Classic 40s Movie: “The Third Man”

September is Classic 40s Movie month. Today’s guest post comes from Harry Cooke.

Movie Title: The Third Man

Year: 1949

Writers: Screenplay by Graham Greene, adapted from his original novel

Lead Actors: Joseph Cotton, Alida Valli, and Orson Welles

Director: Carol Reed

IMDb Plot Summary: Pulp novelist Holly Martins travels to shadowy, postwar Vienna, only to find himself investigating the mysterious “death” of an old friend, Harry Lime.

Why I Think This Is A Classic 40s Movie

“Calloway: Go home Martins, like a sensible chap. You don’t know what you’re mixing in, get the next plane.
Martins: As soon as I get to the bottom of this, I’ll get the next plane.
Calloway: Death’s at the bottom of everything, Martins. Leave death to the professionals.
Martins: Mind if I use that line in my next Western?”

The cobblestone streets. The zither score. The tense banter in a lofty Ferris Wheel cart and the climactic pursuit in an subversive sewer. The quirky quips and the melancholy moments.

How can one possibly evaluate a film as culturally emblematic or ingenuously refreshing as The Third Man?

Before a single viewing, one would expect the dark grittiness of what is expected from noir of the late 30s and wartime 40s that gave it its archetypes. Sure, it has the shadowy lighting and fuming cigarettes we have come to anticipate from the genre, but what distinguishes it from films such as M, The Maltese Falcon, and even Double Indemnity is its devil-may-care, cheeky sense of black humor.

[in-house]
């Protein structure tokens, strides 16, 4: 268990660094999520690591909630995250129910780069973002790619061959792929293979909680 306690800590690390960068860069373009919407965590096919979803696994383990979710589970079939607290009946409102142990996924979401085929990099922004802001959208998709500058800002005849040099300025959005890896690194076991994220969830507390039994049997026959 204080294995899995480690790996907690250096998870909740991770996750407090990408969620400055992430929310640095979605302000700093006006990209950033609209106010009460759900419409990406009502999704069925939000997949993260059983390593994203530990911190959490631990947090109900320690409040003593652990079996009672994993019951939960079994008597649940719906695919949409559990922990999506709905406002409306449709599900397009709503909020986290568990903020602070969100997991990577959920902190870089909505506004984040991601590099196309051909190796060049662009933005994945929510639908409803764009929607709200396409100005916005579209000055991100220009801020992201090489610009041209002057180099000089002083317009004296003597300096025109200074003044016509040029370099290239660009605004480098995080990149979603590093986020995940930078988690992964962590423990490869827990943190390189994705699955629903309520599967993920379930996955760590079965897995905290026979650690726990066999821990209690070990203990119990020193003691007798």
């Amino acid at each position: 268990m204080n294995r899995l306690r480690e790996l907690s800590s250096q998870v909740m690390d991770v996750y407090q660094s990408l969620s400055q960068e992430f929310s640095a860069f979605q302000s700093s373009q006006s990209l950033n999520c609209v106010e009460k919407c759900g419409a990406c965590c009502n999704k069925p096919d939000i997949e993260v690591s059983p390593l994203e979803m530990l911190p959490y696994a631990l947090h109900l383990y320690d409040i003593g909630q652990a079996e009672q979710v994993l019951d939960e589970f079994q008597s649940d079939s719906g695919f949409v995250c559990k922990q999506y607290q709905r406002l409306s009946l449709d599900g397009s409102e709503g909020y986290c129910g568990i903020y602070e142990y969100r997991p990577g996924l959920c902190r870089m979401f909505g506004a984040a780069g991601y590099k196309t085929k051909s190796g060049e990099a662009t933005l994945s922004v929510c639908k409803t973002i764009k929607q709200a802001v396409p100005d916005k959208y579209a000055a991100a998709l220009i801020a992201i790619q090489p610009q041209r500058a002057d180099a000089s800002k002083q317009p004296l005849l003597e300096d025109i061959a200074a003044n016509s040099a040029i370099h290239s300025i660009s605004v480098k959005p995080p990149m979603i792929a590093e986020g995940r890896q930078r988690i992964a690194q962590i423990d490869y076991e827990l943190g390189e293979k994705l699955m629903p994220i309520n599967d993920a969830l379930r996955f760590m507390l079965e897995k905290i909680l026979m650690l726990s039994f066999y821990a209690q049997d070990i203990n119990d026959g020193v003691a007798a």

One scene, for instance, features the police waiting to ambush racketeer Harry Lime. From a distance they spot an ominous shadow slowly approaching the premises and they prepare to pounce, only to find the shadow’s origin to be none other than an innocent balloon seller. Furthermore, the patron attempts to sell an inflatable to the lurking cops; they banter back and forth until one decides to emerge from the shadows and purchase the bloody balloon. In any other film of that era (not by the Marx brothers, that is) this scene would seem out of place, even tacky; here it is appropriate and downright hysterical.